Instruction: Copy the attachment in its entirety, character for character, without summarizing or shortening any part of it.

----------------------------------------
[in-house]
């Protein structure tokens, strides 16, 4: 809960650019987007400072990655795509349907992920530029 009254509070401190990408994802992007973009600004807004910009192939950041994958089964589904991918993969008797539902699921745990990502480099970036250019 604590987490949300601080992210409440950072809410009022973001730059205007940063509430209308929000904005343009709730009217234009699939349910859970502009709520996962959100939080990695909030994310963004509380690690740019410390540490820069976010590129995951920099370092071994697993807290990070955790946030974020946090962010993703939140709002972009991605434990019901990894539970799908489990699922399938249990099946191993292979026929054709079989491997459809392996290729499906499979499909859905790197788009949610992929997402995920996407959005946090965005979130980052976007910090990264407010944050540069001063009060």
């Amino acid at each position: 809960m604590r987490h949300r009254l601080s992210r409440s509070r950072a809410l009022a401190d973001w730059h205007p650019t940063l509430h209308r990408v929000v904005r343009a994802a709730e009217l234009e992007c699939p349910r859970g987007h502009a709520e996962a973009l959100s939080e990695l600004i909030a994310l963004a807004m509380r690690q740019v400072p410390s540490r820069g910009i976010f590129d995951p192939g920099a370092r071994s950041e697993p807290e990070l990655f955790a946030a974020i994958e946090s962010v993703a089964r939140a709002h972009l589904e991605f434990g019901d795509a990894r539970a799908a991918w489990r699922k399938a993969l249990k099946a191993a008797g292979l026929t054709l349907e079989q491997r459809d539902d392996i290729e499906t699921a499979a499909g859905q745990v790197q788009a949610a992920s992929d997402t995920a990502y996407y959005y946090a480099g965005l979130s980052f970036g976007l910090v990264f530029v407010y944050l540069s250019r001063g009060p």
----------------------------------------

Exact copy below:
[in-house]
């Protein structure tokens, strides 16, 4: 809960650019987007400072990655795509349907992920530029 009254509070401190990408994802992007973009600004807004910009192939950041994958089964589904991918993969008797539902699921745990990502480099970036250019 604590987490949300601080992210409440950072809410009022973001730059205007940063509430209308929000904005343009709730009217234009699939349910859970502009709520996962959100939080990695909030994310963004509380690690740019410390540490820069976010590129995951920099370092071994697993807290990070955790946030974020946090962010993703939140709002972009991605434990019901990894539970799908489990699922399938249990099946191993292979026929054709079989491997459809392996290729499906499979499909859905790197788009949610992929997402995920996407959005946090965005979130980052976007910090990264407010944050540069001063009060």
């Amino acid at each position: 809960m604590r987490h949300r009254l601080s992210r409440s509070r950072a809410l009022a401190d973001w730059h205007p650019t940063l509430h209308r990408v929000v904005r343009a994802a709730e009217l234009e992007c699939p349910r859970g987007h502009a709520e996962a973009l959100s939080e990695l600004i909030a994310l963004a807004m509380r690690q740019v400072p410390s540490r820069g910009i976010f590129d995951p192939g920099a370092r071994s950041e697993p807290e990070l990655f955790a946030a974020i994958e946090s962010v993703a089964r939140a709002h972009l589904e991605f434990g019901d795509a990894r539970a799908a991918w489990r699922k399938a993969l249990k099946a191993a008797g292979l026929t054709l349907e079989q491997r459809d539902d392996i290729e499906t699921a499979a499909g859905q745990v790197q788009a949610a992920s992929d997402t995920a990502y996407y959005y946090a480099g965005l979130s980052f970036g976007l910090v990264f530029v407010y944050l540069s250019r001063g009060p």